Next up is the Crux Expert with a SRAM Rival XPLR eTap AXS 1x wireless electronic groupset and Terra C carbon wheels for a claimed weight of 8.1 kg (17.86 lb). Retail price is US$6,000 / AU$9,000 / £5,500 / €6,000.
Rounding out the range is the entry-level Crux Comp, featuring a SRAM Rival 1×11 mechanical groupset and DT Swiss aluminum wheels, with a claimed weight of 8.5 kg (18.73 lb). Retail price is US$4,200 / AU$6,300 / £4,000 / €4,000.
Both versions of the Crux will be offered as frameset-only, too, with the 12r halo model coming in at US$5,000 / AU$7,500 / £4,000 / €4,500, and the 10r one being somewhat more attainable at US$3,200 / AU$4,700 / €3,000 (sorry, UK residents, but it appears to be S-Works or nothing for you).
Specialized supplied a top-shelf S-Works Crux loaner for test — of course it was the S-Works model — which I’ve been riding for the past couple of weeks, on-road and off, and with the stock wheel-and-tire setup and other ones to provide a more complete picture of what makes this bike ticks. In stock form in my 52 cm size, actual weight was a stunning 7.27 kg (16.03 lb) without pedals or accessories.
As for how it performs, I’m just going to come out and say this straight away: this is quite likely the best gravel bike I’ve ridden, and one of the best drop-bar bikes I’ve ridden of any sort. I realize this thing is obscenely expensive so it should be amazing, but allow me to explain nonetheless why it stands out in my mind.
I’ve made it very clear at this point how much I like the Aethos. Sure, it’s supremely light and plenty stiff, but what impresses me the most about the Aethos is how it feels as it goes about its business, and it’s a similar situation with this new Crux. It’s not a numbers thing; it’s an emotional one for me. And in this case, those similar emotions are coupled with a heck of a lot more capability and versatility.
Often missing from even top-shelf carbon fiber bikes is a level of personality or feedback, and it’s here where the Crux delivers in spades. It’s teeming with liveliness, and it’s stout and efficient-feeling under power. But there’s also a flex characteristic that somehow makes the thing feel like you’re in a partnership with it instead of it being just a tool for a job. It speaks to you (or at least it does to me).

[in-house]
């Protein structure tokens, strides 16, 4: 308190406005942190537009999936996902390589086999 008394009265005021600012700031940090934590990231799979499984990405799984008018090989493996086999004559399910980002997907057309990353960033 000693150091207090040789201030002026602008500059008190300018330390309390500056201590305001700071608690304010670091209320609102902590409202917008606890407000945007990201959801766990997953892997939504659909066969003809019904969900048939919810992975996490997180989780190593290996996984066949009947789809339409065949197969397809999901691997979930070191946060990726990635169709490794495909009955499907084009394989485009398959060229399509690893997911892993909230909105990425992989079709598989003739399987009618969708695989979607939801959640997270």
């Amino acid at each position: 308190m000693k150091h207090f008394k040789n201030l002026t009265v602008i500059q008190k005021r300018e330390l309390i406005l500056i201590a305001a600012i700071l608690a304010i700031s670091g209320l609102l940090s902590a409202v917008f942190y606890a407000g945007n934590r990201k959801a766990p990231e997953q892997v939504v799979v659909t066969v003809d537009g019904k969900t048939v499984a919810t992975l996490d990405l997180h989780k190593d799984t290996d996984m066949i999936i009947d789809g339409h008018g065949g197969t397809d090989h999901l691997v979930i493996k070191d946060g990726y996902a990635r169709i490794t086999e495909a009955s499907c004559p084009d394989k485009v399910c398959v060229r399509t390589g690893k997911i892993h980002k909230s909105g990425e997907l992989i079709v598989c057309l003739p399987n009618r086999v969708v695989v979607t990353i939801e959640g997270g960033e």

Some of this might be due to how wonderfully balanced it is front-to-back in terms of ride quality. All of that exposed seatpost on the Crux makes for a lengthy mast to bend underneath you on bumps, and it’s as comfy as you’d expect out back, particularly paired with the stock 38 mm-wide gravel tires at low pressure. However, that’s matched with an unusually similar feel up front. More typical these days is a somewhat lopsided feel, with the front end sometimes chattering over the rough stuff while the rear glides across. But on the Crux, the whole thing seems to almost hover across the ground in uniform fashion instead of physically rolling on top of it.
Just to make sure the ride quality wasn’t due to the tires, I swapped to a set of Zipp 404 Firecrests with 28 mm-wide Zipp Tangente tubeless clinchers and stuck to the road. Although there were obvious differences in handling, the ride quality was just like what I experienced with the Aethos: taut yet comfortable, snappy and responsive, smooth yet communicative. It’s brilliant.
Interestingly, Specialized says the frame itself doesn’t actually measure all that differently on a bench test in terms of vertical compliance as compared to the Aethos — or even the Tarmac SL7 — but the gut impression on the dirt tells a different story.
“Crux, Aethos, and Tarmac SL7 are all pretty equivalent in frame compliance, actually,” explained Specialized road category leader Stewart Thompson. “When combined with the Roval Terra seatpost and wider tires, you can achieve a lot more compliance overall on the Crux if desired. Front-end comfort is difficult to directly measure as a system as frame, fork, steerer tube, stem, and bar all contribute. [It’s] more of an art than a science, so our focus is achieving a subjective balance in feel between front and rear end based on rider feedback.”
Handling is spot-on in my opinion, too.
Although Specialized is now billing the Crux as a lightweight gravel machine, its roots are still in cyclocross, and it shows in how it snakes its way through a section of dirt. It’s not as settled and stable in higher-speed situations as the Diverge as a result — it’s almost a hair nervous, in fact — but with more weight over the front wheel with that shorter front-center and longer stem, it feels more planted and less prone to wander at lower speeds, especially when climbing. It’s also more eager to quickly change direction and more responsive to inputs at the handlebar than the Diverge.
Overall, the steering geometry feels more road-like to me, but without the toe overlap and more of the confidence on looser ground or steeper descents that you might expect from a modern gravel setup. This new Crux wouldn’t be my choice for an ultra-long ride where calmness might be a more highly prized trait, but then again, that’s not what the Crux is trying to be.
Most of my rides these days are 1-3 hours on a roughly 70/30 mix of dirt and asphalt where I’m trying to cram in as much as possible in a short period of time, and this new Crux seems ideally suited for that task. It’s eerily coddling and yet slightly frenetic, all in a highly entertaining sort of way.